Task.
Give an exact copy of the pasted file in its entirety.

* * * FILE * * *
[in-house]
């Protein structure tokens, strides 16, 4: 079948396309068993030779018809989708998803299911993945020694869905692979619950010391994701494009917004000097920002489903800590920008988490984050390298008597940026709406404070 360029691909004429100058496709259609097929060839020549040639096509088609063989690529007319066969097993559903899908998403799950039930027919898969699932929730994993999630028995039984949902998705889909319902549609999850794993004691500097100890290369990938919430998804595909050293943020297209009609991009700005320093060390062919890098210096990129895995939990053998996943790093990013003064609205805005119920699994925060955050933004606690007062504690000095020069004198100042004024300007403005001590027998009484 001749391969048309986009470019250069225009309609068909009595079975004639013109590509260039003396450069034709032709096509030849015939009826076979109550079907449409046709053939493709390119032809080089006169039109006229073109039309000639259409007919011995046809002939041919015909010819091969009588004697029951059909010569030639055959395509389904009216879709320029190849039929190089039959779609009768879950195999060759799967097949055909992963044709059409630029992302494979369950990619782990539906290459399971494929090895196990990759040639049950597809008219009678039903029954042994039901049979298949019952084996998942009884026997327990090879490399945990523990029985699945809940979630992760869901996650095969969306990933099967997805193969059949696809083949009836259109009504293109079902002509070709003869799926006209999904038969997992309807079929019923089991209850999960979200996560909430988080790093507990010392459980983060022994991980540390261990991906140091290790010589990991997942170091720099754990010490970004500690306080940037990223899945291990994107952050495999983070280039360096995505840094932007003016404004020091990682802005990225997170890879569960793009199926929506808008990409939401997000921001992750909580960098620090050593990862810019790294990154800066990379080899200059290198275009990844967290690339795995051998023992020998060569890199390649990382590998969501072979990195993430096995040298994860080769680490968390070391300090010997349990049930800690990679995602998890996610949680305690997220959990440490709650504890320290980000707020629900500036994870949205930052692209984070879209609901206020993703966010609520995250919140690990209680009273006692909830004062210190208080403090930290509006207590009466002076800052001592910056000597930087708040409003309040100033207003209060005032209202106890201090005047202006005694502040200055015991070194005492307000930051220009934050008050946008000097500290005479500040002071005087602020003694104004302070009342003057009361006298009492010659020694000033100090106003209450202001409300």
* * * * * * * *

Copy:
[in-house]
């Protein structure tokens, strides 16, 4: 079948396309068993030779018809989708998803299911993945020694869905692979619950010391994701494009917004000097920002489903800590920008988490984050390298008597940026709406404070 360029691909004429100058496709259609097929060839020549040639096509088609063989690529007319066969097993559903899908998403799950039930027919898969699932929730994993999630028995039984949902998705889909319902549609999850794993004691500097100890290369990938919430998804595909050293943020297209009609991009700005320093060390062919890098210096990129895995939990053998996943790093990013003064609205805005119920699994925060955050933004606690007062504690000095020069004198100042004024300007403005001590027998009484 001749391969048309986009470019250069225009309609068909009595079975004639013109590509260039003396450069034709032709096509030849015939009826076979109550079907449409046709053939493709390119032809080089006169039109006229073109039309000639259409007919011995046809002939041919015909010819091969009588004697029951059909010569030639055959395509389904009216879709320029190849039929190089039959779609009768879950195999060759799967097949055909992963044709059409630029992302494979369950990619782990539906290459399971494929090895196990990759040639049950597809008219009678039903029954042994039901049979298949019952084996998942009884026997327990090879490399945990523990029985699945809940979630992760869901996650095969969306990933099967997805193969059949696809083949009836259109009504293109079902002509070709003869799926006209999904038969997992309807079929019923089991209850999960979200996560909430988080790093507990010392459980983060022994991980540390261990991906140091290790010589990991997942170091720099754990010490970004500690306080940037990223899945291990994107952050495999983070280039360096995505840094932007003016404004020091990682802005990225997170890879569960793009199926929506808008990409939401997000921001992750909580960098620090050593990862810019790294990154800066990379080899200059290198275009990844967290690339795995051998023992020998060569890199390649990382590998969501072979990195993430096995040298994860080769680490968390070391300090010997349990049930800690990679995602998890996610949680305690997220959990440490709650504890320290980000707020629900500036994870949205930052692209984070879209609901206020993703966010609520995250919140690990209680009273006692909830004062210190208080403090930290509006207590009466002076800052001592910056000597930087708040409003309040100033207003209060005032209202106890201090005047202006005694502040200055015991070194005492307000930051220009934050008050946008000097500290005479500040002071005087602020003694104004302070009342003057009361006298009492010659020694000033100090106003209450202001409300």